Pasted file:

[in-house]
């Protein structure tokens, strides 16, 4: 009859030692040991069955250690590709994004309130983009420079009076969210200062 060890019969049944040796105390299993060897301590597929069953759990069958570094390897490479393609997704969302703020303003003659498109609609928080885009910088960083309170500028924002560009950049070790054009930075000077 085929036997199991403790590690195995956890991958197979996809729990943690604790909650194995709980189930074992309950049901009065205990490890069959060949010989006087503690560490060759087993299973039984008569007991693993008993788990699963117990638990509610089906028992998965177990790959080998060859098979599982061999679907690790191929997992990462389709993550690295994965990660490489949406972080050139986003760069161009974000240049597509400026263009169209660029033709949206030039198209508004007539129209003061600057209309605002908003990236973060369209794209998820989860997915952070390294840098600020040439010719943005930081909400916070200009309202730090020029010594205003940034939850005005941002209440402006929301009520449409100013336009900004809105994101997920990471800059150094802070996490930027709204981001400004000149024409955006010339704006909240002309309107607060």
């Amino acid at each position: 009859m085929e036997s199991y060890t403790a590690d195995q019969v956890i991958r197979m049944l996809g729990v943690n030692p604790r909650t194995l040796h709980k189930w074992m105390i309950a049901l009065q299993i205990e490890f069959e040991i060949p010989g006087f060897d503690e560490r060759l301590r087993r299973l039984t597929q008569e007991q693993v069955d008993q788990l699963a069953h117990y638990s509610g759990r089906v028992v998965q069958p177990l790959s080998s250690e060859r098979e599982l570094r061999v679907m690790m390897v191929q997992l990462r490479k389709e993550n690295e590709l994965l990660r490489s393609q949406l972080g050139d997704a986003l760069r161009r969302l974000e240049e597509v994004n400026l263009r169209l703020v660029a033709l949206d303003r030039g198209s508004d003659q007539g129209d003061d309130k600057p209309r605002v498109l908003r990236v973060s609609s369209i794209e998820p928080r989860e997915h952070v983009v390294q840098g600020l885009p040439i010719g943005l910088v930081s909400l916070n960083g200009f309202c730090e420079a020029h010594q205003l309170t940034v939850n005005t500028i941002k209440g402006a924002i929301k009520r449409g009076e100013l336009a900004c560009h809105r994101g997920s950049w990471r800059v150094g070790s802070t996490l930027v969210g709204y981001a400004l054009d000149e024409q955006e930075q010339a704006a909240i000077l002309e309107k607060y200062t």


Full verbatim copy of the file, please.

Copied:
[in-house]
């Protein structure tokens, strides 16, 4: 009859030692040991069955250690590709994004309130983009420079009076969210200062 060890019969049944040796105390299993060897301590597929069953759990069958570094390897490479393609997704969302703020303003003659498109609609928080885009910088960083309170500028924002560009950049070790054009930075000077 085929036997199991403790590690195995956890991958197979996809729990943690604790909650194995709980189930074992309950049901009065205990490890069959060949010989006087503690560490060759087993299973039984008569007991693993008993788990699963117990638990509610089906028992998965177990790959080998060859098979599982061999679907690790191929997992990462389709993550690295994965990660490489949406972080050139986003760069161009974000240049597509400026263009169209660029033709949206030039198209508004007539129209003061600057209309605002908003990236973060369209794209998820989860997915952070390294840098600020040439010719943005930081909400916070200009309202730090020029010594205003940034939850005005941002209440402006929301009520449409100013336009900004809105994101997920990471800059150094802070996490930027709204981001400004000149024409955006010339704006909240002309309107607060």
């Amino acid at each position: 009859m085929e036997s199991y060890t403790a590690d195995q019969v956890i991958r197979m049944l996809g729990v943690n030692p604790r909650t194995l040796h709980k189930w074992m105390i309950a049901l009065q299993i205990e490890f069959e040991i060949p010989g006087f060897d503690e560490r060759l301590r087993r299973l039984t597929q008569e007991q693993v069955d008993q788990l699963a069953h117990y638990s509610g759990r089906v028992v998965q069958p177990l790959s080998s250690e060859r098979e599982l570094r061999v679907m690790m390897v191929q997992l990462r490479k389709e993550n690295e590709l994965l990660r490489s393609q949406l972080g050139d997704a986003l760069r161009r969302l974000e240049e597509v994004n400026l263009r169209l703020v660029a033709l949206d303003r030039g198209s508004d003659q007539g129209d003061d309130k600057p209309r605002v498109l908003r990236v973060s609609s369209i794209e998820p928080r989860e997915h952070v983009v390294q840098g600020l885009p040439i010719g943005l910088v930081s909400l916070n960083g200009f309202c730090e420079a020029h010594q205003l309170t940034v939850n005005t500028i941002k209440g402006a924002i929301k009520r449409g009076e100013l336009a900004c560009h809105r994101g997920s950049w990471r800059v150094g070790s802070t996490l930027v969210g709204y981001a400004l054009d000149e024409q955006e930075q010339a704006a909240i000077l002309e309107k607060y200062t």